§ Notice taken that Forty Members were not present:—House counted, and Forty Members being found present—
SIR FREDERIC SMITH
proceeded to say that a great increase was likewise observable in the item for subsistence of men in confinement, which for the year 1860–61 amounted to £12,000 as compared with £8,000 in 1859–60. He also found that for the movement of troops last year £129,000 was required, while this year £138,000 was asked for. Now this increase was hardly justifiable. Perhaps the items were in themselves small, but they altogether amounted to a large sum—[Mr. WILLIAMS: Hear, hear!]—and they ought to receive the careful attention of the right hon. Gentleman the Secretary for War. Under the next head he found that this year for religious books and the carriage thereof the cost would be £3,000, while last year it was only £2,000. Now, unless the army increased very rapidly, this charge ought not to appear in the Votes; and if the right hon. Gentleman had spoken to the Chaplain-General, some steps might be taken to diminish or to put an end to it. The whole cost for five years for moving the troops had been £165,000, and for religious books for the same period it was upwards of £11,000.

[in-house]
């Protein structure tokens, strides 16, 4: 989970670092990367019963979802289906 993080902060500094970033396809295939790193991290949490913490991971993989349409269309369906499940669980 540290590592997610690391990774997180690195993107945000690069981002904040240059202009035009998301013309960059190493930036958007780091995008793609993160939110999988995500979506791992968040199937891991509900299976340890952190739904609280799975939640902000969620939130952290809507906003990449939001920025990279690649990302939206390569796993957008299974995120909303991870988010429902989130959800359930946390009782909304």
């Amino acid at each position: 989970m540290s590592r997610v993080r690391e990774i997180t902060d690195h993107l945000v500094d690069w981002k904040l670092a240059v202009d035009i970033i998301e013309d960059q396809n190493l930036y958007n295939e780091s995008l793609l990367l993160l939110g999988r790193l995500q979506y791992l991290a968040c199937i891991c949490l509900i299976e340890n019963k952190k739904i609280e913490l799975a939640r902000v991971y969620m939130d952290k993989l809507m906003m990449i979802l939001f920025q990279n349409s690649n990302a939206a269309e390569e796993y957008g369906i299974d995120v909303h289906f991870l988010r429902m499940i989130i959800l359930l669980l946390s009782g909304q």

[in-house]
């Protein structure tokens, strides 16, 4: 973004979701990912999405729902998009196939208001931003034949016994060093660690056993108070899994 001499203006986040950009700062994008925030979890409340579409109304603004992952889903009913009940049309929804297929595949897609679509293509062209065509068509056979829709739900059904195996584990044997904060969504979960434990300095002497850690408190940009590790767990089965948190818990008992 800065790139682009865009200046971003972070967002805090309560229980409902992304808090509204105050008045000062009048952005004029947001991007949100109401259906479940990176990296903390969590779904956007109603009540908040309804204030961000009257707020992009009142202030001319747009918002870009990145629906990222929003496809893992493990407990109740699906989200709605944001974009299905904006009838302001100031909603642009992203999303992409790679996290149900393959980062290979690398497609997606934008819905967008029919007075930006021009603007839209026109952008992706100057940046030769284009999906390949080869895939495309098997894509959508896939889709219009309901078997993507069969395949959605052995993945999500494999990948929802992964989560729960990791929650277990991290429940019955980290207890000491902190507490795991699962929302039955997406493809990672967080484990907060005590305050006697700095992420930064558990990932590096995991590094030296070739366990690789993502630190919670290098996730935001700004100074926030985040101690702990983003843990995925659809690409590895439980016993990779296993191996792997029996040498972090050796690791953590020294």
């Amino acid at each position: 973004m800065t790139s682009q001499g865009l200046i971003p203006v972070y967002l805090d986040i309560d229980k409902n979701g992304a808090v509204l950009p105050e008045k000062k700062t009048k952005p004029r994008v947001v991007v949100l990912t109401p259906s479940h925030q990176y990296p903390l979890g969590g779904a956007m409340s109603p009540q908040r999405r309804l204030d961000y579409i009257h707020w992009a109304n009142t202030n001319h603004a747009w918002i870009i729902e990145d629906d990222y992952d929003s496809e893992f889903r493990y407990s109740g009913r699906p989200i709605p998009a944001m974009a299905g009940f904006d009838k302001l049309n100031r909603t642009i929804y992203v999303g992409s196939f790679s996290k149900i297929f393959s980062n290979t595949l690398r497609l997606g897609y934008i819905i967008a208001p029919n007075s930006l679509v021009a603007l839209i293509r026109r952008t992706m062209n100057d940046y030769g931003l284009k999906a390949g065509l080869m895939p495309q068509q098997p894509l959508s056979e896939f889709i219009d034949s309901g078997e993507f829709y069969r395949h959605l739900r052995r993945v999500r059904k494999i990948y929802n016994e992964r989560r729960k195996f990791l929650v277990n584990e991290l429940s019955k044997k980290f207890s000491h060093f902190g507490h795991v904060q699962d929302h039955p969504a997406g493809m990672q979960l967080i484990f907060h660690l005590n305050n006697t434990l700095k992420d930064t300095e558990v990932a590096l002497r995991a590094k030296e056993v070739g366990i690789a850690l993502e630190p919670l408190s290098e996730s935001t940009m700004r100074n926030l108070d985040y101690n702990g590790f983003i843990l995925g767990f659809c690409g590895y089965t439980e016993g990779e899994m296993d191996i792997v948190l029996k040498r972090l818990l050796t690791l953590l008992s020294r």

said, he wished to draw attention to the question of provisional depôt battalions, not so much as regarded their organization, or their discipline and drill, but as regarded their organization for colonial purposes. These battalions were necessarily mixed up with the system of colonial service. There were some 80,000 men in India, and two-thirds of the army served in the Colonies. The consequence was, that the whole system of reliefs, deranged by the Crimean war and the Indian mutiny, was totally altered, and it would be difficult to keep up, under the present system of organization, the system of relief necessary. With reference to recruiting, although the state might be able to raise sufficient recruits to keep up the efficiency of the army, the great question was, whether they would be able to get the best description of persons. He believed that it would not be so, and that the service had not arrived at that position whereby they would be enabled to get the best of the working classes into the ranks. 1921 It appeared to him that the length of the colonial service had a great deal to do with the general popularity of the service, and that the service in India and in the Colonies was much too long, and the fact would force itself more strongly upon the Government every day that it was impossible to maintain the depôt provisional battalions as at present constituted. On the question of re-enlistment, they all knew the value of old as compared with young soldiers, and it deserved consideration whether some slight addition might not be made with advantage to the pay of old soldiers who were willing to re-enlist. Indian depôt battalions could never, he maintained, be regarded as a force available for the defence of this country. They might number 10,000 or 15,000 men upon paper, but the larger number of these were now about to embark for India, and their places would be filled by raw recruits, whom it would be necessary to instruct. Allowance must at all times be made in the Military Estimates for troops who were actually at sea, and for invalids returning from abroad. Now, what was required in order to give security to the country was, that the number of regiments at home should be adequate to her defence.